JetBlue and Norwegian intend to establish an interline partnership, allowing passengers to transfer more easily between the two carriers on a single ticket. They announced the Letter of Intent for such today, with hopes of passengers traveling under the new agreement by Summer 2020. If fully established the interline agreement will enable passengers to connect through from a Norwegian transatlantic flight to JetBlue’s Americas network at JFK, Boston and Fort Lauderdale.
Interline agreements are the most basic level of partnership between airlines. They allow foe a single ticket covering both carriers and for bags to be checked through to the final destination. They do not cover frequent flyer reciprocity, nor do they necessarily deliver preferential pricing or even a guarantee that certain segments can be combined on the booking. Those commercial terms will determine whether this announcement proves truly useful to passengers or not. JetBlue currently operates interline agreements with eleven other airline partners; most are not TrueBlue partners. Indeed, in many cases the fares produced across the agreements are simply the sum of the JetBlue and partner fares to and from the connection city. Often those end up less competitive than other carriers or Joint Venture agreements.
We are very excited to partner with JetBlue as this will make international travel even smoother and more available for our customers. JetBlue is the largest airline at several of our key gateways in the United States, specifically New York JFK, Boston and Fort Lauderdale, and this partnership will create a plethora of new route connections for customers on both sides of the Atlantic. The partnership will provide travelers throughout the U.S., Caribbean and Latin America with more affordable fares to Europe and vice versa. And not least it will offer seamless connections with two of the most awarded low-cost airlines in the world.– Norwegian’s Acting CEO and Chief Financial Officer, Geir Karlsen.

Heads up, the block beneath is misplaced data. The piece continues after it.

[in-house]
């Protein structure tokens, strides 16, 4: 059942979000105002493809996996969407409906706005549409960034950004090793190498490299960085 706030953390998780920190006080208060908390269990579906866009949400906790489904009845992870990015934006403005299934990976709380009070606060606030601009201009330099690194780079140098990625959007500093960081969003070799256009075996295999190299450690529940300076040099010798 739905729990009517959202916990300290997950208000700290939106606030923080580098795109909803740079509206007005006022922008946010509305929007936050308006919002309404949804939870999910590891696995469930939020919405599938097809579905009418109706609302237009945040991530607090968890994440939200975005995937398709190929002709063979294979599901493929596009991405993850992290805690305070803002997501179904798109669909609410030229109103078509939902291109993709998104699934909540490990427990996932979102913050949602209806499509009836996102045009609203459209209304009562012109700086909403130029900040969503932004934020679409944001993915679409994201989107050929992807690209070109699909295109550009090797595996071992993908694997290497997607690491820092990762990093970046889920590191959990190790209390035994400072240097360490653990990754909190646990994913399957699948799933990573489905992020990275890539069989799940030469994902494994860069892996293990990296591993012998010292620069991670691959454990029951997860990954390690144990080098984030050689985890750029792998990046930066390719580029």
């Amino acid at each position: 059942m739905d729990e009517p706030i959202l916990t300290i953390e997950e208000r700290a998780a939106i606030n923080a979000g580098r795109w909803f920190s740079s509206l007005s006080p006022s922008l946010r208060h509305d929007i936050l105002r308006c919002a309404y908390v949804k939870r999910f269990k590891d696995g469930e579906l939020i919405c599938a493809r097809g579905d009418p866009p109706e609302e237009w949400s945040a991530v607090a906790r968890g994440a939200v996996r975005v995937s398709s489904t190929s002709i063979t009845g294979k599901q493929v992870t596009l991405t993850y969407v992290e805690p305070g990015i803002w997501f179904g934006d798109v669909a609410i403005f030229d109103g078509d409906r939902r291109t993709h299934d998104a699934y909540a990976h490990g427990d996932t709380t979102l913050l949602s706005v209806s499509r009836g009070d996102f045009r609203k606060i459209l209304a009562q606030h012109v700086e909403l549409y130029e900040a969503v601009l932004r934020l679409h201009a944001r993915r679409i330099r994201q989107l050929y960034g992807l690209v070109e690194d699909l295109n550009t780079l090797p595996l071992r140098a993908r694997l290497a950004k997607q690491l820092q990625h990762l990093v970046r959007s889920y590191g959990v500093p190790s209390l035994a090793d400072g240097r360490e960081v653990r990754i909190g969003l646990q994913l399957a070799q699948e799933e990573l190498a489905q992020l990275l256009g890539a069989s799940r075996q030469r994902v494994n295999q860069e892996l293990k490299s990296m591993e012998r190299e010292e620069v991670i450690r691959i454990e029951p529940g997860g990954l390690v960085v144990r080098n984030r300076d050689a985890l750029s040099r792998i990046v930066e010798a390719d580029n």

The initial value of the basic interline agreement is clear for Norwegian. Its long-haul flights can feed passengers to and from JetBlue’s 100+ destinations across the Americas. But it also comes roughly a year before JetBlue intends to launch its own Transatlantic services from JFK and Boston to London. Norwegian serves those two JetBlue hubs from other airports in Europe but the London routes are some of its strongest performers. JetBlue entering those markets in 2021 would seem to be in direct competition with the feed Norwegian is establishing next year.
Should JetBlue end up flying to Gatwick – its London airport plans are still uncertain – the interline agreement could help deliver further connections onward into Europe thanks to Norwegian’s significant operations there.
While the CEOs from the two carriers speak of seamless connections between the airlines the reality is likely to be rather different, at least for passengers at JFK. Fort Lauderdale and Boston can facilitate easy transfers between the gates but JFK is a very different story. Travelers would be required to move between T1 and T5, outside the TSA secure area. Plus, Norwegian’s operation at JFK often finds itself running delayed thanks to a combination of crowding at T1 and swapping aircraft to third-party charters owing to 787 reliability issues. Then again, JetBlue’s on time performance continues its hold on worst in the USA, so perhaps the two are more alike than not.
Ultimately the interline agreement is good news. But it is just a base on which real partnerships can be built, not a true partnership unto itself. Just how successful it is for passengers will be determined by the willingness of the two airlines to drive deeper commercial ties rather than settle for end-on-end pricing and printing a single bag tag for travelers. Code share or joint venture would be a significant move. Even some frequent flyer reciprocity could be compelling. But, to start, this is relatively benign to most travelers.